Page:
However, if one thing is certain, it’s that we’re on the path to better permission-based campaigns — and, in turn, a better experience for everyone on Facebook.
At 9 Clouds, we’ve always been able to find the right audience for automotive marketing. We were able to target auto leads before we had additional data from Partner Categories, and we’ll be able to again.
We’ll be sure to have some great resources on new Facebook strategies for you to use in the months to come.
In the meantime, our new book, Facebook Advertising: A Field Guide for Auto Dealers, may have just become even more useful than we imagined!
Remember: Facebook Has More Data Than It Lets On
It’s also possible that we’ll see some of the same targeting options come back to Facebook before too long.
For five years, Facebook has been hosting millions of ads employing third-party data. We have no reason to believe that Facebook hasn’t kept track of who has seen or clicked the most Hello Kitty or new Silverado ads.
In fact, because of new Facebook parameters (like “optimizing for landing page views”), we have reason to believe that data on our interactions with Facebook ads has certainly been retained.
On top of that, Facebook has the building blocks to use a lot of this data itself.
Facebook might decide to compile Polk data, credit card records, and other sources of information without working with the current partner data providers, like Acxiom and Oracle Data Cloud. After all, the headline Facebook seems to be focused on is more “We’re not letting third parties see your data” than “We think we had too much of your data.”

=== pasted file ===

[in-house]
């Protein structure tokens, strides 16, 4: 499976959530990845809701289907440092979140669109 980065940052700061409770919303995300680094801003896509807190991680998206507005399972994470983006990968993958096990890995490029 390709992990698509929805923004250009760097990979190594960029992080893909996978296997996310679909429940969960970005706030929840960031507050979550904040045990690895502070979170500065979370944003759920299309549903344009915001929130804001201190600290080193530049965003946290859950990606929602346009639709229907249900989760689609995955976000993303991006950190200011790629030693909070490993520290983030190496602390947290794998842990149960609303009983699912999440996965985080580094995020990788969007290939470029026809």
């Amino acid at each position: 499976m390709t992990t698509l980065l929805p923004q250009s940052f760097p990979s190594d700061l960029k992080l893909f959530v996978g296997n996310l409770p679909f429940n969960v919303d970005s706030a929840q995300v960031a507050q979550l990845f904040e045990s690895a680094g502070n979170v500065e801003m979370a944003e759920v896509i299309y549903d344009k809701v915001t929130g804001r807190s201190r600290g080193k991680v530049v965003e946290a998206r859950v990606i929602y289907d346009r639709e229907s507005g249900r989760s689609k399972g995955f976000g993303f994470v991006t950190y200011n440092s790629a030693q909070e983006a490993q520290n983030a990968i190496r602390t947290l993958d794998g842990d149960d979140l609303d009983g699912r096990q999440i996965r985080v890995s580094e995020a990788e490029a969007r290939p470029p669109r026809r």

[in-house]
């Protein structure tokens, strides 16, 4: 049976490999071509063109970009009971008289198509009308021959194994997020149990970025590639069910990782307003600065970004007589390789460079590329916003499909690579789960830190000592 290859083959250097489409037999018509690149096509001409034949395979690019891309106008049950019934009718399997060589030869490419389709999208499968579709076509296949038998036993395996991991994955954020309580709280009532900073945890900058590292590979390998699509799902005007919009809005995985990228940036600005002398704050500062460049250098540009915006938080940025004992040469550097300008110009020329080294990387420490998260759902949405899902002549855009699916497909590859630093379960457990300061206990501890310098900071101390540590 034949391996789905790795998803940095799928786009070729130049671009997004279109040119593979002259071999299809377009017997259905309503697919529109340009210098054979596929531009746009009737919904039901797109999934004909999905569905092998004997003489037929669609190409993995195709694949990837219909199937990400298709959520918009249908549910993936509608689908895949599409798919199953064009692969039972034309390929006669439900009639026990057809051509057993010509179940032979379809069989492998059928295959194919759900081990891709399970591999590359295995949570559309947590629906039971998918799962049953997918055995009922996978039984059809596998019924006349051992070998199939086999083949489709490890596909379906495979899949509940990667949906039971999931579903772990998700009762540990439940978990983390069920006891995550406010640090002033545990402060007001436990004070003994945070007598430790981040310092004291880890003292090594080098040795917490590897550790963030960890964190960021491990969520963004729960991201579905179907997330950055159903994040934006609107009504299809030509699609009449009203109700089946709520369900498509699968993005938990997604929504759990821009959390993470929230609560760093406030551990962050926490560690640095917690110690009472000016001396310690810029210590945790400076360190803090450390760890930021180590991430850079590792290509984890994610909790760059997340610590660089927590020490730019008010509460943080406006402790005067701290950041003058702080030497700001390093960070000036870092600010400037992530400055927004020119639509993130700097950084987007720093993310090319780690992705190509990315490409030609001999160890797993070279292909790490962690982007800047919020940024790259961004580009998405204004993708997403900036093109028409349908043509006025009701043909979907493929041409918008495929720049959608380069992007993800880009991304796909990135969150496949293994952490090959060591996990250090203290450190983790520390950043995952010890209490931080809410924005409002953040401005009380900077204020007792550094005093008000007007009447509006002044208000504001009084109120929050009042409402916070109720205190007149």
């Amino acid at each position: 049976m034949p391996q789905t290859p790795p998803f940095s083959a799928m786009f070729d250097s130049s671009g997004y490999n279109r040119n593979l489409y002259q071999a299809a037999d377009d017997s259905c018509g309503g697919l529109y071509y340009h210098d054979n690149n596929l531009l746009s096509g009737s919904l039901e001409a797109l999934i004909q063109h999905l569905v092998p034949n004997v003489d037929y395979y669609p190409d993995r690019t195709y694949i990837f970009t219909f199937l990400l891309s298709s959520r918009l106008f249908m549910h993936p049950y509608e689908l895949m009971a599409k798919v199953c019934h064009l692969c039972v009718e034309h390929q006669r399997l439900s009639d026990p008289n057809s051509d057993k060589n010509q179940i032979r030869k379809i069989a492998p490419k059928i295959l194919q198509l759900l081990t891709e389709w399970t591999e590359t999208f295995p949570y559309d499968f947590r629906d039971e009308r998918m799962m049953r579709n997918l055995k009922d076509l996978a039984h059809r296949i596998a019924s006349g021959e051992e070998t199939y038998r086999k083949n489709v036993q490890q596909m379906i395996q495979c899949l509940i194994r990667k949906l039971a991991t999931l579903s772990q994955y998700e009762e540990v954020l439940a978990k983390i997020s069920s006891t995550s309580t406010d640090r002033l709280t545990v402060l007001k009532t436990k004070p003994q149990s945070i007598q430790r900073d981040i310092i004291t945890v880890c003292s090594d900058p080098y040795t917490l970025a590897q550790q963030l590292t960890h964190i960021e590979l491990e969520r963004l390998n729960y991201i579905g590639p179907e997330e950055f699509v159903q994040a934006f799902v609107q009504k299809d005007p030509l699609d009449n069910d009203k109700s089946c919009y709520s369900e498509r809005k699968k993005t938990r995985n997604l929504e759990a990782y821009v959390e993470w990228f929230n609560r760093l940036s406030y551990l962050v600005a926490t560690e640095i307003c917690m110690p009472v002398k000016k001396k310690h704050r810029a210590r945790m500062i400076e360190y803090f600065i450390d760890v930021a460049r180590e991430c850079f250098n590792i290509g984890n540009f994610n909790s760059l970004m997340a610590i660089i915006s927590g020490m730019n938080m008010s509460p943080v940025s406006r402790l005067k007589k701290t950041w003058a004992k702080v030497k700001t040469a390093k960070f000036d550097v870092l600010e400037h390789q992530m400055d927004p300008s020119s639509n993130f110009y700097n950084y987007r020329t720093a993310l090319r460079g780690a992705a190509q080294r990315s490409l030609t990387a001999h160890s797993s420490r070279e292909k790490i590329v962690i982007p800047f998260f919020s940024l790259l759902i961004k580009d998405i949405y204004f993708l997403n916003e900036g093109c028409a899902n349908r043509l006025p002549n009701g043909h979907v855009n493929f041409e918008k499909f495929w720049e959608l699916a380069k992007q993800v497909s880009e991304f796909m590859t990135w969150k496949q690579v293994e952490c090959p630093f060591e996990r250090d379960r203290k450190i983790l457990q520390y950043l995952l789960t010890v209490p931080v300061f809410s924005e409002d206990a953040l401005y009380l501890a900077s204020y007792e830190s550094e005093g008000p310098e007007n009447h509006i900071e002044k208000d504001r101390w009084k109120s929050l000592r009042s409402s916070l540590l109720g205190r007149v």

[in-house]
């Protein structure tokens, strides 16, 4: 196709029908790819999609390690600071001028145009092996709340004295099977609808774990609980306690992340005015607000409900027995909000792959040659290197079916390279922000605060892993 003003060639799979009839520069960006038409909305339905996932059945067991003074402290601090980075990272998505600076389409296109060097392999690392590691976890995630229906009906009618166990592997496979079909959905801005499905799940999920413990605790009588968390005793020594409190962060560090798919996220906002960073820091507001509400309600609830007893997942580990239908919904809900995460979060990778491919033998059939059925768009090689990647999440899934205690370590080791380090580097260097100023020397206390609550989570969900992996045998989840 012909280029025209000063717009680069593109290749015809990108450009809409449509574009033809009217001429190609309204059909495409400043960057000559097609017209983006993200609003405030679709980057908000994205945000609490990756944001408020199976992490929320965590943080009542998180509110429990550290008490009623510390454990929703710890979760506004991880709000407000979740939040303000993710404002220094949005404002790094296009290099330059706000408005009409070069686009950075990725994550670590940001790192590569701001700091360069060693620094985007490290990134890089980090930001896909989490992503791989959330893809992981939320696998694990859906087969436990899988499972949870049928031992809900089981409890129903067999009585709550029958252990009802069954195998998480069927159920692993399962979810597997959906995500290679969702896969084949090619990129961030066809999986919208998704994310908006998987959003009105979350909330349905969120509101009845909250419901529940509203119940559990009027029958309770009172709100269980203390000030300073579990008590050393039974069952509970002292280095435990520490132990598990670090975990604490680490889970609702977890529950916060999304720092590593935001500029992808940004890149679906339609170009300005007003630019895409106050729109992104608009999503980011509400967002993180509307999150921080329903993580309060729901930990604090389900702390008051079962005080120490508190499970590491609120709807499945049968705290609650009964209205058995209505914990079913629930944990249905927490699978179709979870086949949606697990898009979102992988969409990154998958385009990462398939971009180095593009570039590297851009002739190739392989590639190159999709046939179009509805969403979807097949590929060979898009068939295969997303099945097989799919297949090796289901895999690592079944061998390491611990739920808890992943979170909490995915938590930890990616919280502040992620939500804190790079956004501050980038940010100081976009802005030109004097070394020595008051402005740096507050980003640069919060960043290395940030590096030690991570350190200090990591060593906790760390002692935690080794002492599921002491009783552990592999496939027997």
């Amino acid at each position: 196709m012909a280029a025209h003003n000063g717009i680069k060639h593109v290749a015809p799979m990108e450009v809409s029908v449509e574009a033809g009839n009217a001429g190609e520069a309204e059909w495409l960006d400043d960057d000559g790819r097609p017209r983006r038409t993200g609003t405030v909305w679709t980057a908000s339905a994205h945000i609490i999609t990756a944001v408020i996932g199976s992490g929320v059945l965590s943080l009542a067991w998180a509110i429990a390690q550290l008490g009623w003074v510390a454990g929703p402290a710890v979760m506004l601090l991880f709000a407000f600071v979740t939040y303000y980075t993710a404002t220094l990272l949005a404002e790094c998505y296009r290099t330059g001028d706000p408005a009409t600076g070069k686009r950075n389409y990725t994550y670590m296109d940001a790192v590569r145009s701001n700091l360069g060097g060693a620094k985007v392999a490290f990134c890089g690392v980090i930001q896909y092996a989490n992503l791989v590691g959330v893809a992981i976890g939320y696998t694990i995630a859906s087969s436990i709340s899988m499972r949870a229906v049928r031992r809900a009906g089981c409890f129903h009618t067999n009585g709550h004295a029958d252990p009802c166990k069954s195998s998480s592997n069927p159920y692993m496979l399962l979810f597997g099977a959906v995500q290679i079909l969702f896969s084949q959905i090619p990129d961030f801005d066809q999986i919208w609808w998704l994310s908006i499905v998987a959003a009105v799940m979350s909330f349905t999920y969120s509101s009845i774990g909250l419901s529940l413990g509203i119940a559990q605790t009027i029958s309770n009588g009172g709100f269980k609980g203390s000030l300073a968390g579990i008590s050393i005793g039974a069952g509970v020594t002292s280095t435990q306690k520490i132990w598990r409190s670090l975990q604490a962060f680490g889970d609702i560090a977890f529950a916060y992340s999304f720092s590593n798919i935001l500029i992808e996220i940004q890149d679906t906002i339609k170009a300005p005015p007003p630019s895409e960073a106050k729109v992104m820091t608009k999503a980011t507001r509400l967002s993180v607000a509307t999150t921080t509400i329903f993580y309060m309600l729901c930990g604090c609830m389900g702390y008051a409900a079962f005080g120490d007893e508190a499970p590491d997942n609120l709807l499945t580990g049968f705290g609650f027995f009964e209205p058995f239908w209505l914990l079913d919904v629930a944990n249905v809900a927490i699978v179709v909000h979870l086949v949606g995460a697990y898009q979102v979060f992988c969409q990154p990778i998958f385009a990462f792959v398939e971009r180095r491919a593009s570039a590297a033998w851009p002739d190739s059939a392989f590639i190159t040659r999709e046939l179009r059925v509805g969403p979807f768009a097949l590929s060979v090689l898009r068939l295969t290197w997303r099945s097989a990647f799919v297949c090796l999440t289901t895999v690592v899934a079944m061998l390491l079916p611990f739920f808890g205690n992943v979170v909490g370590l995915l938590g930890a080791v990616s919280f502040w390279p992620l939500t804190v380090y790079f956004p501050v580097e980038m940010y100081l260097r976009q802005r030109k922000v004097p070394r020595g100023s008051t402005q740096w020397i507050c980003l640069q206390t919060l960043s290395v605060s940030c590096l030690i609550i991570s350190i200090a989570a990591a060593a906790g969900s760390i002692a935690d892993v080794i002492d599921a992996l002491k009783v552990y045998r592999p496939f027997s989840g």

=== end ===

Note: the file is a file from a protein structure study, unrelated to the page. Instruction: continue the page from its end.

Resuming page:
Get Help with Your Online Marketing
These recent moves could create some uncertainty for auto dealers trying to market on Facebook.
With more potential changes coming (including the possibility of more federal regulation of online data use in advertising), 9 Clouds will endeavor to keep you informed of the ever-morphing world of digital marketing.
Many of you may feel the need for extra help with Facebook in the coming months, but remember that a successful online marketing strategy doesn’t stop there. Retargeting ads are excellent — but they’re not as effective if you’re not generating healthy website traffic in general.
To make the most of your online marketing budget, you need to show up for searches with SEO, keep track of lead activity on your site, reengage your database of past customers with emails, and hit prospects with the right ads at the right time.
Check how you’re doing or ask for help with a free Internet marketing assessment for your auto dealership.